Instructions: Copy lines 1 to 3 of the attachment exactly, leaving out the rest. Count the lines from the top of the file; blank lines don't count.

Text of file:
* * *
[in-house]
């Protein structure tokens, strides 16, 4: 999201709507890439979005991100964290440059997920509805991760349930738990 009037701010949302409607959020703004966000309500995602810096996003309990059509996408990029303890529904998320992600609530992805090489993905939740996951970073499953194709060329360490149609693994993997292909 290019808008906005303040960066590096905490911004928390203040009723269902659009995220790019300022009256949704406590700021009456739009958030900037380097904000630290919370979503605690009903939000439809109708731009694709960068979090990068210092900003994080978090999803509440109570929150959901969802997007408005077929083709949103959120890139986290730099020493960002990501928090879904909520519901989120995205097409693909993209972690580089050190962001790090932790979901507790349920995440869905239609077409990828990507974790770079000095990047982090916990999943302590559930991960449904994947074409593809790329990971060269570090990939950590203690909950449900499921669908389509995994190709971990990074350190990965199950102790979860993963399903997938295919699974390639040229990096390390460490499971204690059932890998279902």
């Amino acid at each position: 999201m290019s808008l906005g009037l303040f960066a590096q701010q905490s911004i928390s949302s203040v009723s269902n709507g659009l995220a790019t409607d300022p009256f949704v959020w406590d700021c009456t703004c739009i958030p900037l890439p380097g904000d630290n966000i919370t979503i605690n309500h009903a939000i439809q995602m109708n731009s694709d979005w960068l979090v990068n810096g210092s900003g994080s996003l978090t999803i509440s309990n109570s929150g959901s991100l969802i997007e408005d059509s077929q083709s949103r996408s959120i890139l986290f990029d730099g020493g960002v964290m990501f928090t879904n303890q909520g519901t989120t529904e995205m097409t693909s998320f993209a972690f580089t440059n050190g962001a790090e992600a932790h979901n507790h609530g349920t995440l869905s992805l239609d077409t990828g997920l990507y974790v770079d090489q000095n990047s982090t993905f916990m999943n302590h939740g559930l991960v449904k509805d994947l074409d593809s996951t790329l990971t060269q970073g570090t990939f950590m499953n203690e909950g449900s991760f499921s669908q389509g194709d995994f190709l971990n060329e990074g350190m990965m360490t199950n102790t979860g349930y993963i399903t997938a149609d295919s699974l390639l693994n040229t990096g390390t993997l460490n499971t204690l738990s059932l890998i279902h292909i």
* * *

[in-house]
């Protein structure tokens, strides 16, 4: 999201709507890439979005991100964290440059997920509805991760349930738990 009037701010949302409607959020703004966000309500995602810096996003309990059509996408990029303890529904998320992600609530992805090489993905939740996951970073499953194709060329360490149609693994993997292909 290019808008906005303040960066590096905490911004928390203040009723269902659009995220790019300022009256949704406590700021009456739009958030900037380097904000630290919370979503605690009903939000439809109708731009694709960068979090990068210092900003994080978090999803509440109570929150959901969802997007408005077929083709949103959120890139986290730099020493960002990501928090879904909520519901989120995205097409693909993209972690580089050190962001790090932790979901507790349920995440869905239609077409990828990507974790770079000095990047982090916990999943302590559930991960449904994947074409593809790329990971060269570090990939950590203690909950449900499921669908389509995994190709971990990074350190990965199950102790979860993963399903997938295919699974390639040229990096390390460490499971204690059932890998279902």
């Amino acid at each position: 999201m290019s808008l906005g009037l303040f960066a590096q701010q905490s911004i928390s949302s203040v009723s269902n709507g659009l995220a790019t409607d300022p009256f949704v959020w406590d700021c009456t703004c739009i958030p900037l890439p380097g904000d630290n966000i919370t979503i605690n309500h009903a939000i439809q995602m109708n731009s694709d979005w960068l979090v990068n810096g210092s900003g994080s996003l978090t999803i509440s309990n109570s929150g959901s991100l969802i997007e408005d059509s077929q083709s949103r996408s959120i890139l986290f990029d730099g020493g960002v964290m990501f928090t879904n303890q909520g519901t989120t529904e995205m097409t693909s998320f993209a972690f580089t440059n050190g962001a790090e992600a932790h979901n507790h609530g349920t995440l869905s992805l239609d077409t990828g997920l990507y974790v770079d090489q000095n990047s982090t993905f916990m999943n302590h939740g559930l991960v449904k509805d994947l074409d593809s996951t790329l990971t060269q970073g570090t990939f950590m499953n203690e909950g449900s991760f499921s669908q389509g194709d995994f190709l971990n060329e990074g350190m990965m360490t199950n102790t979860g349930y993963i399903t997938a149609d295919s699974l390639l693994n040229t990096g390390t993997l460490n499971t204690l738990s059932l890998i279902h292909i």